The current development focus of the RadGrad Project is "RadGrad2", a reimplementation of the original RadGrad system (which we'll refer to here as "RadGrad1"). RadGrad2 is intended to provide an improved design and implementation, and to remove technical debt present in RadGrad1. Some of the goals are:
1. The code is easier to understand.
RadGrad1 was a "spike solution" which we used to learn about the domain. As a result, we cut corners, cut-and-pasted code, and implemented other "quick and dirty" hacks. RadGrad2 should build on the fact that we now have a better understanding of the application domain. React and Typescript should help us to make the system easier to understand. To assess this, we can compare the documentation associated with RadGrad2 to that associated with RadGrad1. A big win would be to extract most system documentation automatically via a system like ESDoc that is both React and Typescript-aware.
We don't need to document every single method and function in order to make RadGrad2 easier to understand. It would be best if we could have "just enough" documentation---i.e. good high-level documentation that shows how the components work together and what design patterns we are using, along with low-level documentation in places where we want future developers to understand a subtle aspect of the implementation.
2. The code is cleaner.
In RadGrad1, there was a lot of duplicate code, and a significant number of functions with a complicated type signature.
RadGrad2 should fix this. Duplicate code should be refactored away, and TypeScript can be used to simplify the type signature associated with functions.
3. Not all features of RadGrad1 are in RadGrad2.
Some features of RadGrad1 have become very complicated and difficult to understand and maintain, such as the Degree Planner. Other features of RadGrad1 have not been used, such as MentorSpace.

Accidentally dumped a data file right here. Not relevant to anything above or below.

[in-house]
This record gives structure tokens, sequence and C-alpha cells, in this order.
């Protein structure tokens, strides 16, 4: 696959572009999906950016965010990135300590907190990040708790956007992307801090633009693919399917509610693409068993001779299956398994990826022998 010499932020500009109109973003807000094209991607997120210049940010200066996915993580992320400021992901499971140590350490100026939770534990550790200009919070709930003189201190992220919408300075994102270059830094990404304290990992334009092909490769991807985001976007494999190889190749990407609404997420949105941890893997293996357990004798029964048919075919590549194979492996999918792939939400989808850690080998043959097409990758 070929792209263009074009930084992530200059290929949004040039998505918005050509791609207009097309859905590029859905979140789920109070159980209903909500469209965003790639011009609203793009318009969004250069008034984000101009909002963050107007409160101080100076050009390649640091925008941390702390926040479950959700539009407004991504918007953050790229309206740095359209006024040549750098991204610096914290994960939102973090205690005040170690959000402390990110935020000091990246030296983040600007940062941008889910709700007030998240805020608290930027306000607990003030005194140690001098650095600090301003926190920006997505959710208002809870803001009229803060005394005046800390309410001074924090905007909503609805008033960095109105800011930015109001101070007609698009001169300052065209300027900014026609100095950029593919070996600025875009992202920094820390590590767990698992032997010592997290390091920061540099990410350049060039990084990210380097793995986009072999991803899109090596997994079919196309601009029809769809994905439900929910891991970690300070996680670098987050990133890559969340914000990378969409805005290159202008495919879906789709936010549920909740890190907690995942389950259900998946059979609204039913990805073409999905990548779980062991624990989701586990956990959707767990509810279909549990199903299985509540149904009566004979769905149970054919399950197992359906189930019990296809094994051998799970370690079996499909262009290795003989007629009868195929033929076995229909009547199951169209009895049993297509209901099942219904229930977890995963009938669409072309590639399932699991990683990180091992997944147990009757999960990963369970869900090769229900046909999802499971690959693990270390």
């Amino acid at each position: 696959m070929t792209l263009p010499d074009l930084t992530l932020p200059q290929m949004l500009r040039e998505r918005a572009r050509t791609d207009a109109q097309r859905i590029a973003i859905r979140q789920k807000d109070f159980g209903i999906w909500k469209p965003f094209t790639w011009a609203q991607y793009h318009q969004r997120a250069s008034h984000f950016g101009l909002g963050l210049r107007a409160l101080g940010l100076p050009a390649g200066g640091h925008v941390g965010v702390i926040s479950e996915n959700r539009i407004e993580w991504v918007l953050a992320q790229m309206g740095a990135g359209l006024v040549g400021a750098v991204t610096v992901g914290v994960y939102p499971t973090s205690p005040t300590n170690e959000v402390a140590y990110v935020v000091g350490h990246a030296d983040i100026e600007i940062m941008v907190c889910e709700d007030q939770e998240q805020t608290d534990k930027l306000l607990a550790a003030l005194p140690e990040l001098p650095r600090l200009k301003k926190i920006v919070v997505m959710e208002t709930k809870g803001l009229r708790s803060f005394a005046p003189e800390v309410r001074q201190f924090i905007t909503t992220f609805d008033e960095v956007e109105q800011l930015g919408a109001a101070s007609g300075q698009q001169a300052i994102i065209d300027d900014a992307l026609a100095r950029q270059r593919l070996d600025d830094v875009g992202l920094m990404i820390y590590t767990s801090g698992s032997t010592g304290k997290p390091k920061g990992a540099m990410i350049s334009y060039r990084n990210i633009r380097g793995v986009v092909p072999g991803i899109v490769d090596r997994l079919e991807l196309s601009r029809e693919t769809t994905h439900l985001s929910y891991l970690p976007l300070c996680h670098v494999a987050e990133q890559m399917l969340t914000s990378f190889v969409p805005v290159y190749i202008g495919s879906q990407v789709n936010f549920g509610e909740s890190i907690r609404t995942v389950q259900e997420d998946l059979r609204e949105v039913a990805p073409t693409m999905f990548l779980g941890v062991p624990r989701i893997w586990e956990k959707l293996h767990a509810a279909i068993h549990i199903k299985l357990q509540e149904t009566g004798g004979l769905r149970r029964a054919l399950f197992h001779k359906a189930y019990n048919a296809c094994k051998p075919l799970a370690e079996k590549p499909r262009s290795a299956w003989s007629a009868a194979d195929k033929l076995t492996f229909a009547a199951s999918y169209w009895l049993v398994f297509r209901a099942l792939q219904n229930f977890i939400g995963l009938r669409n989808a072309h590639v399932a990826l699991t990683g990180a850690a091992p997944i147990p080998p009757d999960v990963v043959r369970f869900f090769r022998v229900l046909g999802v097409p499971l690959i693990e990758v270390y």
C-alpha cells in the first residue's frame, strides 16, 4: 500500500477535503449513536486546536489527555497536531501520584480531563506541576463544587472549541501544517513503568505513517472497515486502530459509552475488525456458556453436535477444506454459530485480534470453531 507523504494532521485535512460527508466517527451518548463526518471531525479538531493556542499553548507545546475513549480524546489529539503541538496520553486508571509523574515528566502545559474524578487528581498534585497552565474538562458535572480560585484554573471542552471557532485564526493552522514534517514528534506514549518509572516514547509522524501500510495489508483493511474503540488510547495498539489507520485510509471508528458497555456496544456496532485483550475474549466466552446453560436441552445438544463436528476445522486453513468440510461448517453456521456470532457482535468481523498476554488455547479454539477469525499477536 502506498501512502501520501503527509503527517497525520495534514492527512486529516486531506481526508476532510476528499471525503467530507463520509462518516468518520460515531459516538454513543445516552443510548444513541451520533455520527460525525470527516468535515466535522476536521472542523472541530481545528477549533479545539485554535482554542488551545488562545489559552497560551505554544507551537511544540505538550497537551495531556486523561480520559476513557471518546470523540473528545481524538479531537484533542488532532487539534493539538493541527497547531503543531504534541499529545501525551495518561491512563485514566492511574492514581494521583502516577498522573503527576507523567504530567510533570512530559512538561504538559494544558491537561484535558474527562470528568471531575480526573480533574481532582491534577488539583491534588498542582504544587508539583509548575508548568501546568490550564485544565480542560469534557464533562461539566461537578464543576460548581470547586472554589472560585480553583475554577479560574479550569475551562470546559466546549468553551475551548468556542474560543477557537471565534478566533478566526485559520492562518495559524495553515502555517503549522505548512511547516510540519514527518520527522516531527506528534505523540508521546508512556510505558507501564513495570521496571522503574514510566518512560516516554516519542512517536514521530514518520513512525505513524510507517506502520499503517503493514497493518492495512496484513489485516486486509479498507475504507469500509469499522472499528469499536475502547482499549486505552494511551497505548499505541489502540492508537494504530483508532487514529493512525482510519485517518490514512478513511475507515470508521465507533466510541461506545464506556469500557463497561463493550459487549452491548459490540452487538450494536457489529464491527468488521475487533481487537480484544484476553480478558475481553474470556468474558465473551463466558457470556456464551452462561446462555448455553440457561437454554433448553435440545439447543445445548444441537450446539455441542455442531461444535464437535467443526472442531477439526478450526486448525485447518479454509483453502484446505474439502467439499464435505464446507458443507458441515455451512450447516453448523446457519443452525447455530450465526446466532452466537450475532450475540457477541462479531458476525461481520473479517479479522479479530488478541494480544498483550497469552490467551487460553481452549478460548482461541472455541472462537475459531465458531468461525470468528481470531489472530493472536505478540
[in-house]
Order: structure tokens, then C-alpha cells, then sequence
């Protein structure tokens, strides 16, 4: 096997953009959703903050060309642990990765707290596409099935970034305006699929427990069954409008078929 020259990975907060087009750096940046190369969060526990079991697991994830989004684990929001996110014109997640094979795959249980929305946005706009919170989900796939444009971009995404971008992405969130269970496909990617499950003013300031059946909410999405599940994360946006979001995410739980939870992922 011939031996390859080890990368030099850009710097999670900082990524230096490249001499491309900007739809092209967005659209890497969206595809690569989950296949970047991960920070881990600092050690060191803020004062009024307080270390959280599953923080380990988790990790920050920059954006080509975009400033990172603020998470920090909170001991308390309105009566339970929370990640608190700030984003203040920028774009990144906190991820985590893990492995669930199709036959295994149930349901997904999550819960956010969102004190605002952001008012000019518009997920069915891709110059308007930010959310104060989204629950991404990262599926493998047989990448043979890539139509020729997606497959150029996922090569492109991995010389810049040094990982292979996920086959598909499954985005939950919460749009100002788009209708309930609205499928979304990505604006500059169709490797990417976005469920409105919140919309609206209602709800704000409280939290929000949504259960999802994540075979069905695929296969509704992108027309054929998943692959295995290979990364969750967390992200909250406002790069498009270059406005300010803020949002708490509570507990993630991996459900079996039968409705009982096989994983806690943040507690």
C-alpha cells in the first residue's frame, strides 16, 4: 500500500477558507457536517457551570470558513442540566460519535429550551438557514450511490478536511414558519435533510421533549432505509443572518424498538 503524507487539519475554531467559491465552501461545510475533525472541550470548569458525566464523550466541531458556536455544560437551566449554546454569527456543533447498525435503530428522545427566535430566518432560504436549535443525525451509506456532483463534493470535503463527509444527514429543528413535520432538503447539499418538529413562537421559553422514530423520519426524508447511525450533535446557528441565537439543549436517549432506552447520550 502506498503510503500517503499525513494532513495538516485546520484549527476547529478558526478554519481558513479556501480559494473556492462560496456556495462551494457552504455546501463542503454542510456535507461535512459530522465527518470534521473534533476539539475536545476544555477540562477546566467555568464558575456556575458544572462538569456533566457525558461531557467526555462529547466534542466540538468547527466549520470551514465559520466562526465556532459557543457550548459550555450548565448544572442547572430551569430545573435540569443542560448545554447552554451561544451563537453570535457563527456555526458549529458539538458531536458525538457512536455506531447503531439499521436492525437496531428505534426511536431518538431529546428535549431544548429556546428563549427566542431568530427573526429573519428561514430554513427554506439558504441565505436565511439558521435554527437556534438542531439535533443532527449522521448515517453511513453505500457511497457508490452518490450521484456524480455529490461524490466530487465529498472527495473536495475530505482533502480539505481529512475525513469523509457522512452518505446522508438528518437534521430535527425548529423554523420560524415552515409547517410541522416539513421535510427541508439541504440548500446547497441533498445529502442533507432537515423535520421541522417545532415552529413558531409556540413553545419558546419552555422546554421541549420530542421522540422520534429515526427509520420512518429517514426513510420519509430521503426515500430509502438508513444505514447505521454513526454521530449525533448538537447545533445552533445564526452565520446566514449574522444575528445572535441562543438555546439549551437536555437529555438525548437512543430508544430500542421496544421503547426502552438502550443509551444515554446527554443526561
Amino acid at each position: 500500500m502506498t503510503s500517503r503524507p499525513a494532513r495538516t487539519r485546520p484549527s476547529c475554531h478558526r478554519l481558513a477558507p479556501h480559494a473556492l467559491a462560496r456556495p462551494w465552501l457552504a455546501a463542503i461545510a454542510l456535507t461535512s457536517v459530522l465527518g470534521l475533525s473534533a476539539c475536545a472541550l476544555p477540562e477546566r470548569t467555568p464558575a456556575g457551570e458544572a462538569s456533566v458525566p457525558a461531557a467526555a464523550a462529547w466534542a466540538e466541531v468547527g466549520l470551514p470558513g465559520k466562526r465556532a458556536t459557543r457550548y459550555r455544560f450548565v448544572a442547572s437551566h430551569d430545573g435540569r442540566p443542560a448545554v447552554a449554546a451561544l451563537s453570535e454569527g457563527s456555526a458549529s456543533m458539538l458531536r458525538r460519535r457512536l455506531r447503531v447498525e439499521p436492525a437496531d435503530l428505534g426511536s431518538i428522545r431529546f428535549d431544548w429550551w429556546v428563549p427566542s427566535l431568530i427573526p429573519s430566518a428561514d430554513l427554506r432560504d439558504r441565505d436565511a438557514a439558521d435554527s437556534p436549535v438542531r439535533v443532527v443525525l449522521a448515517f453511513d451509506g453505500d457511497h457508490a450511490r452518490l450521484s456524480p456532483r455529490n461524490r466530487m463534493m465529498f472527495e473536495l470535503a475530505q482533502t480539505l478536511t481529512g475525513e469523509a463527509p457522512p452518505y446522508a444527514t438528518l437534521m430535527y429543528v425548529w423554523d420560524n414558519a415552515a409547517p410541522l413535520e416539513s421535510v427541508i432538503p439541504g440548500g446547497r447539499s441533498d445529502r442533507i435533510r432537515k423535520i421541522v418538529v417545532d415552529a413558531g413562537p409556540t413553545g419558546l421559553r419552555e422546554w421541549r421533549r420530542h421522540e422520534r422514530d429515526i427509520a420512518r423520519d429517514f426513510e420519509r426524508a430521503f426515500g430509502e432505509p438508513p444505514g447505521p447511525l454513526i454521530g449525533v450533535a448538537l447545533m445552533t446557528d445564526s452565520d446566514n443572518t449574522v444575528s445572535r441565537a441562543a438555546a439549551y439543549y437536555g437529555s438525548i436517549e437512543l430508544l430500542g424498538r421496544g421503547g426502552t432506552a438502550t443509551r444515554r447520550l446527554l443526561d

RadGrad2 should not reimplement everything in RadGrad1.
4. RadGrad2 is more reliable.
One way to assess reliability is through the absence of run-time errors in production. RadGrad1 produced thousands of run-time errors, with unknown impact on the user experience. With any luck, RadGrad2 will have little to no run-time errors.
Another important way to improve reliability is through a carefully curated set of tests that can help developers understand how the system works and that fail when the developer violates a design pattern or otherwise implements a feature with an undesirable side-effect.
5. The UI implementation is simpler.
One of the biggest design problems with RadGrad1 is the use of Blaze, which led to complicated (and sometimes duplicated) UI code.
RadGrad2 uses React, which creates an opportunity to significantly reduce the UI code, simplify it, and make it easier to modify and extend.
6. RadGrad2 is more performant.
RadGrad1 is slow. Page loads for students can require 5 to 10 seconds, or potentially even more. This does not make sense, given the relatively small amount of data required by students to display each page.
RadGrad2 can be made more performant by the following process:
Implement a script that exercises a deployed version of the system with a realistic database. This script requires credentials to login as a student, and then performs a small set of common UI actions (displaying pages, searching for data, etc) and logs the number of seconds required. Run the script with a single user (to assess the no-load condition), and then with (say) 50 users (to assess a moderate-load condition). Acceptable performance is under two second page display times for both no-load and moderate-load conditions.
Use Application Performance Monitoring (APM) tools such as are available with Galaxy to determine where time is spent and to determine what changes are required to the code base to provide acceptable performance. Another option is React Profiler.
7. RadGrad2 is easy to tailor to the needs of other organizations.
A major five year NSF grant now in submission proposes to use RadGrad. We can start now to structure RadGrad2 in such a way as to make it easier to tailor for this new application domain.
In addition, we should identify places where RadGrad1 built in ICS-specific functionality (such as the Banner upload capability) and refactor the code to make it easier to replace for other organizations.